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From the Archives of the Archives
November 2007

A look at the past . . .

Arch Ophthalmol. 2007;125(11):1587. doi:10.1001/archopht.125.11.1587

Dr A. Schapringer presented a case of amblyopia from inhaling the fumes of wood alcohol, with the following history. . . . He noticed that the substance placed at his disposal at this time had a disagreeable, sickening smell. This was due to the fact that the shellac was dissolved in methyl, or wood alcohol. . . .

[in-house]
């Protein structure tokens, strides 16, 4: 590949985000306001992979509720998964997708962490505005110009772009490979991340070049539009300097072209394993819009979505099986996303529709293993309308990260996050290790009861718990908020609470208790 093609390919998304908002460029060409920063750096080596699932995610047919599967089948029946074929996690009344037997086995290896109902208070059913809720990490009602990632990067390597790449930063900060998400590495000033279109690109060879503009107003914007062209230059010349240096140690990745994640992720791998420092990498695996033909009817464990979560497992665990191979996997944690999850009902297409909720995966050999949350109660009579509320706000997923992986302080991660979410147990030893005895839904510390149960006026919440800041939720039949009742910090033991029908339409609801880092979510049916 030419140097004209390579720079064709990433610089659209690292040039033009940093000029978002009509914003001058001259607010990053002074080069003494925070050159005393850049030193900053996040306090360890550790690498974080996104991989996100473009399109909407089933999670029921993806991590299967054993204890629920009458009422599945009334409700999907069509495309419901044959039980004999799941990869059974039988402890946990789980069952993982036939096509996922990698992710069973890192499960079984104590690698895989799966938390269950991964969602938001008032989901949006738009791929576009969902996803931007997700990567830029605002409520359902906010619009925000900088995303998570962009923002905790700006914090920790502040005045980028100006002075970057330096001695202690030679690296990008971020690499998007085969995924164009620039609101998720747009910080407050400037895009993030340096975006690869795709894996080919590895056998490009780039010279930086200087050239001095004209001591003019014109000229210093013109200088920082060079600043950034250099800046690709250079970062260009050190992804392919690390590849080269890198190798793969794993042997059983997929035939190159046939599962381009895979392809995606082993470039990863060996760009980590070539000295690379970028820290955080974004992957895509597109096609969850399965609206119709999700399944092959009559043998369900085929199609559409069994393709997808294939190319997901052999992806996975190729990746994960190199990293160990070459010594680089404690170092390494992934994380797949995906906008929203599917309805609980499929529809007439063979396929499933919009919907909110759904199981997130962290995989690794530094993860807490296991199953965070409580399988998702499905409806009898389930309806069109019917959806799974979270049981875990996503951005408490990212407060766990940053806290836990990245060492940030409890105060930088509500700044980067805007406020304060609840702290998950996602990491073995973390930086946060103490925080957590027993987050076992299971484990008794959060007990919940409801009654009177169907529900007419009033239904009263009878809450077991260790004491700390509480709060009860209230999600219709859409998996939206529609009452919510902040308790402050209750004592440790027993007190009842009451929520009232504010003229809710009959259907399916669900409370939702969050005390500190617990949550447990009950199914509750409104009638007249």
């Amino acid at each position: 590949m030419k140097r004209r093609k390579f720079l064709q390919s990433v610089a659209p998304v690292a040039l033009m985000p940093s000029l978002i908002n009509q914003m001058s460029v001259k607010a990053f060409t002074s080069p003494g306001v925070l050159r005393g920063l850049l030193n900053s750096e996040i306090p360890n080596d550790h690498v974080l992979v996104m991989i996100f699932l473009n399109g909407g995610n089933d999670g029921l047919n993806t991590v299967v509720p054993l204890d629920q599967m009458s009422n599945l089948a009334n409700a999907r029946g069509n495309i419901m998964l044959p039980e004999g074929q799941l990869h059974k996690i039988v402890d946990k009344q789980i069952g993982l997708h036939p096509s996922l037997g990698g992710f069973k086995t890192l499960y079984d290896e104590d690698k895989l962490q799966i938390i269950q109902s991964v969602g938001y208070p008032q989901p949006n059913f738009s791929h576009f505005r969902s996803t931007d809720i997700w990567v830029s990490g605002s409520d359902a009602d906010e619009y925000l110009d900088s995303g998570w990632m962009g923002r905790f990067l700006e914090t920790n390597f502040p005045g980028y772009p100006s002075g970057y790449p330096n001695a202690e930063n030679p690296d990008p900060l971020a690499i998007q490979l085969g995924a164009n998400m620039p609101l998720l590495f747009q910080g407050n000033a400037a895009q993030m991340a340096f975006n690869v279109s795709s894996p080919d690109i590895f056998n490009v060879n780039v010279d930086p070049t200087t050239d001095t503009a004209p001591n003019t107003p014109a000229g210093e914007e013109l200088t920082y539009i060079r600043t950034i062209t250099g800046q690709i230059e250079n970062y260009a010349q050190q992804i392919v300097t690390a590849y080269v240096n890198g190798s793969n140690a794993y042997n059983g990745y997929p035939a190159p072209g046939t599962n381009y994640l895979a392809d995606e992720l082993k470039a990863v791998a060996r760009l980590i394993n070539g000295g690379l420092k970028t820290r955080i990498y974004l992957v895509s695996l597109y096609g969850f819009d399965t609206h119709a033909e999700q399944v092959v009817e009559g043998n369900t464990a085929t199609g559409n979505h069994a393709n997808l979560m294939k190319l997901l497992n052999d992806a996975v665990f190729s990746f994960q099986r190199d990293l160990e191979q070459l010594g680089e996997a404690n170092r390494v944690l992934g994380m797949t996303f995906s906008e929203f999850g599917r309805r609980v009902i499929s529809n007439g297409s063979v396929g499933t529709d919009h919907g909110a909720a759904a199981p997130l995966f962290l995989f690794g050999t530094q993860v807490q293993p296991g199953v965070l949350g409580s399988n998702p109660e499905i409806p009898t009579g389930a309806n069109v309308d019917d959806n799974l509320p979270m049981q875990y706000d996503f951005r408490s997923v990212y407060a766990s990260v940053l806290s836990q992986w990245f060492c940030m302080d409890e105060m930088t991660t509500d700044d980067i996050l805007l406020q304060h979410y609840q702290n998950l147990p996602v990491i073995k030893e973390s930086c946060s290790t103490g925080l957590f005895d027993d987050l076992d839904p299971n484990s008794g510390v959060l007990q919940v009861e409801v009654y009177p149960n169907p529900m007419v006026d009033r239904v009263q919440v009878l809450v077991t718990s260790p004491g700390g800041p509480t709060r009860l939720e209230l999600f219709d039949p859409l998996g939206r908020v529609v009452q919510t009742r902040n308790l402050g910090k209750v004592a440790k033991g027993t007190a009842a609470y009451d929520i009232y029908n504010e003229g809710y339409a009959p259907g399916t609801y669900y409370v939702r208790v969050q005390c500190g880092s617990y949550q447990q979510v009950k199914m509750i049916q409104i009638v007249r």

Dr David Webster read a paper on sclerotomy anterior and posterior, its indication in glaucoma, and the method of operating. . . . Still there seems to be a general impression among his colleagues that the operation of anterior sclerotomy has come to stay; that it has a place in ophthalmic surgery, and that it should be resorted to in hemorrhagic glaucoma especially. . . .